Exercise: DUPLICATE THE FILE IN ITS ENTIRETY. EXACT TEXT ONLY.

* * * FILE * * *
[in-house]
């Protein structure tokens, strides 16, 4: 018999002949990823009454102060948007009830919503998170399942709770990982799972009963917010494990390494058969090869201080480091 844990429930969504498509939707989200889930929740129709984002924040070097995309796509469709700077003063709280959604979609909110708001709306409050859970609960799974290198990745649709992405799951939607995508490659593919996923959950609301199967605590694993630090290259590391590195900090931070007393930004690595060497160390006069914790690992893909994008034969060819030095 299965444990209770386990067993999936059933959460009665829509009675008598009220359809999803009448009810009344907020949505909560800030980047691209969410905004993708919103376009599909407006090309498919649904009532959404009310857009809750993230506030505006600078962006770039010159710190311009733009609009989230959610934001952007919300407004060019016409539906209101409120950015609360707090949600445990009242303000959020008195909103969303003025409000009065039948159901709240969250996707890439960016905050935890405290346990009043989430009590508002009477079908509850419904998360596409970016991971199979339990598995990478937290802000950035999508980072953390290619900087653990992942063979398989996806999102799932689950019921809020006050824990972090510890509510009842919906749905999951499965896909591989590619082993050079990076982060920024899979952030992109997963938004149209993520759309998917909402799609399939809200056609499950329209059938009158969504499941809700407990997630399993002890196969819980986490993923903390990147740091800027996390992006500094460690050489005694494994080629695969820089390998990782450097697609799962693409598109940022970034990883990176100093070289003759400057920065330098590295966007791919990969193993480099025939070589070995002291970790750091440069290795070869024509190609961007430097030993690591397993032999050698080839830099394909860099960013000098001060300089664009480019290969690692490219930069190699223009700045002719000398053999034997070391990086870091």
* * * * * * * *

[in-house]
């Protein structure tokens, strides 16, 4: 018999002949990823009454102060948007009830919503998170399942709770990982799972009963917010494990390494058969090869201080480091 844990429930969504498509939707989200889930929740129709984002924040070097995309796509469709700077003063709280959604979609909110708001709306409050859970609960799974290198990745649709992405799951939607995508490659593919996923959950609301199967605590694993630090290259590391590195900090931070007393930004690595060497160390006069914790690992893909994008034969060819030095 299965444990209770386990067993999936059933959460009665829509009675008598009220359809999803009448009810009344907020949505909560800030980047691209969410905004993708919103376009599909407006090309498919649904009532959404009310857009809750993230506030505006600078962006770039010159710190311009733009609009989230959610934001952007919300407004060019016409539906209101409120950015609360707090949600445990009242303000959020008195909103969303003025409000009065039948159901709240969250996707890439960016905050935890405290346990009043989430009590508002009477079908509850419904998360596409970016991971199979339990598995990478937290802000950035999508980072953390290619900087653990992942063979398989996806999102799932689950019921809020006050824990972090510890509510009842919906749905999951499965896909591989590619082993050079990076982060920024899979952030992109997963938004149209993520759309998917909402799609399939809200056609499950329209059938009158969504499941809700407990997630399993002890196969819980986490993923903390990147740091800027996390992006500094460690050489005694494994080629695969820089390998990782450097697609799962693409598109940022970034990883990176100093070289003759400057920065330098590295966007791919990969193993480099025939070589070995002291970790750091440069290795070869024509190609961007430097030993690591397993032999050698080839830099394909860099960013000098001060300089664009480019290969690692490219930069190699223009700045002719000398053999034997070391990086870091």